1

I am currently writing a research essay for my English twelve class, and we are not allowed any exclaimation points whatsoever. But this one sentence is something I feel absolutely requires it! HELP: How was it not the same way when our parents were kids? Because while the population of stranger-danger between now and the eighties may be the same, but media accentuates that number, sensationalizing cases, transforming the stranger-danger issue into a ferocious epidemic. Even as children, our parents had free reign over the entirety of the cities or towns in which they lived. We can't even go next door anymore!

closed as primarily opinion-based by user140086, Drew, NVZ, tchrist, Mari-Lou A Apr 27 '16 at 20:18

Many good questions generate some degree of opinion based on expert experience, but answers to this question will tend to be almost entirely based on opinions, rather than facts, references, or specific expertise. If this question can be reworded to fit the rules in the help center, please edit the question.

  • 1
    "It is somewhat astonishing to note that ..." – Hot Licks Apr 25 '16 at 18:39
  • Are you allowed to italicize or embolden the statement for emphasis? For that particular statement, in the context of a research paper, I would recommend phrasing it in a way that adds emphasis, as Hot Licks said. – Alex W Apr 25 '16 at 18:43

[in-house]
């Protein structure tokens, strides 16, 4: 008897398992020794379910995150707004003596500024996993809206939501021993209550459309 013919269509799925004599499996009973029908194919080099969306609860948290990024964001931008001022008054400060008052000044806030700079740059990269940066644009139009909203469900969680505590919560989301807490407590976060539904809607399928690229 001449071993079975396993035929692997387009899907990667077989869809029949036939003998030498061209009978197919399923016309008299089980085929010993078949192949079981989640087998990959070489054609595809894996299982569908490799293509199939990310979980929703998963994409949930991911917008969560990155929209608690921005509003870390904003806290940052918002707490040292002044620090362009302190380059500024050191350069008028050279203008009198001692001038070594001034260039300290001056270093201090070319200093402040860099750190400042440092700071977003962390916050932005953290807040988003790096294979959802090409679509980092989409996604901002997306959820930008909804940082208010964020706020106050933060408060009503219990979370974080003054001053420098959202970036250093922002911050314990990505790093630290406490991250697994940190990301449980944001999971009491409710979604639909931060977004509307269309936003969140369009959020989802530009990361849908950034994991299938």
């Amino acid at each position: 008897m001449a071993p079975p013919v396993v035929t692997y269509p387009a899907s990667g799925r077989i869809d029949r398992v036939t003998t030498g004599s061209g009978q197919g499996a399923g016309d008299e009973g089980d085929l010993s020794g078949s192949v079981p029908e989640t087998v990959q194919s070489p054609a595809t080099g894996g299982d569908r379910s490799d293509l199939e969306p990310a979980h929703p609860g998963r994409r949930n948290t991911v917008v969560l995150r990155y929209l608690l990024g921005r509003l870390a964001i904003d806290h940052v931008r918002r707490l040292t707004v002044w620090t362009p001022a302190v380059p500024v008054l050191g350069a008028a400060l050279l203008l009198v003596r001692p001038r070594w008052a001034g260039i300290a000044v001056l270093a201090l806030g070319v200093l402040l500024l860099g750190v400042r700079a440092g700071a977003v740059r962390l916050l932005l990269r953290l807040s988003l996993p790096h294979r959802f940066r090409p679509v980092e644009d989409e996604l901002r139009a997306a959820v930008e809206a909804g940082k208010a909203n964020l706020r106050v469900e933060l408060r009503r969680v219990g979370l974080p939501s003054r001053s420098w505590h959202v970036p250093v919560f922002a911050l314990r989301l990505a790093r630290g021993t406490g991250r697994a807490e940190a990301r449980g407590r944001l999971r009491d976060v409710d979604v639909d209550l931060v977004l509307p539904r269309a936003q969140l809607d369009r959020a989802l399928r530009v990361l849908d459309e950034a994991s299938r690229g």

• thank you so much for the thought! I'll check and see if I can – Kendra Yagomi Mccarthy Apr 25 '16 at 18:51
  • I think if you change the exclamation mark to a period, you will have made your point quite well. – laugh Apr 25 '16 at 19:13
3

In academic prose, exclamation marks are rarely used, if at all, and in newspapers they are virtually nonexistent.

An exclamation mark is used for interjections, exclamations, and many commands:

Wow! That was close. What a wonderful show! My car is gone! Run!

Do not use an exclamation mark for declaratives:

She said that was a wonderful show. He just found out his car was stolen.

From the Associated Press Stylebook: “Use the mark to express a high degree of surprise, incredulity or other strong emotion. Avoid overuse: Use a comma after mild interjections. End mildly exclamatory sentences with a period.”

From The Chicago Manual of Style: “An exclamation point (which should be used sparingly to be effective) marks an outcry or an emphatic or ironic comment.”

Elmore Leonard: “Keep your exclamation points under control. You are allowed no more than two or three per 100,000 words of prose.”

In my view, you can make a case for putting an exclamation point where you have indicated, but IMO it does not need one. And if your assignment is that you not use any exclamation points, why would you? I don't know what the assignment is exactly, but an exclamation point can be construed as an editorial comment on your part, and perhaps your teachers want you to be as dispassionate as possible--to report, not to react. Many writers besides Elmore hate exclamations points as well [F. Scott Fitzgerald: “Cut out all those exclamation marks. An exclamation mark is like laughing at your own jokes”], so it's not like your teachers are making some rule up out of left field.

Not the answer you're looking for? Browse other questions tagged or ask your own question.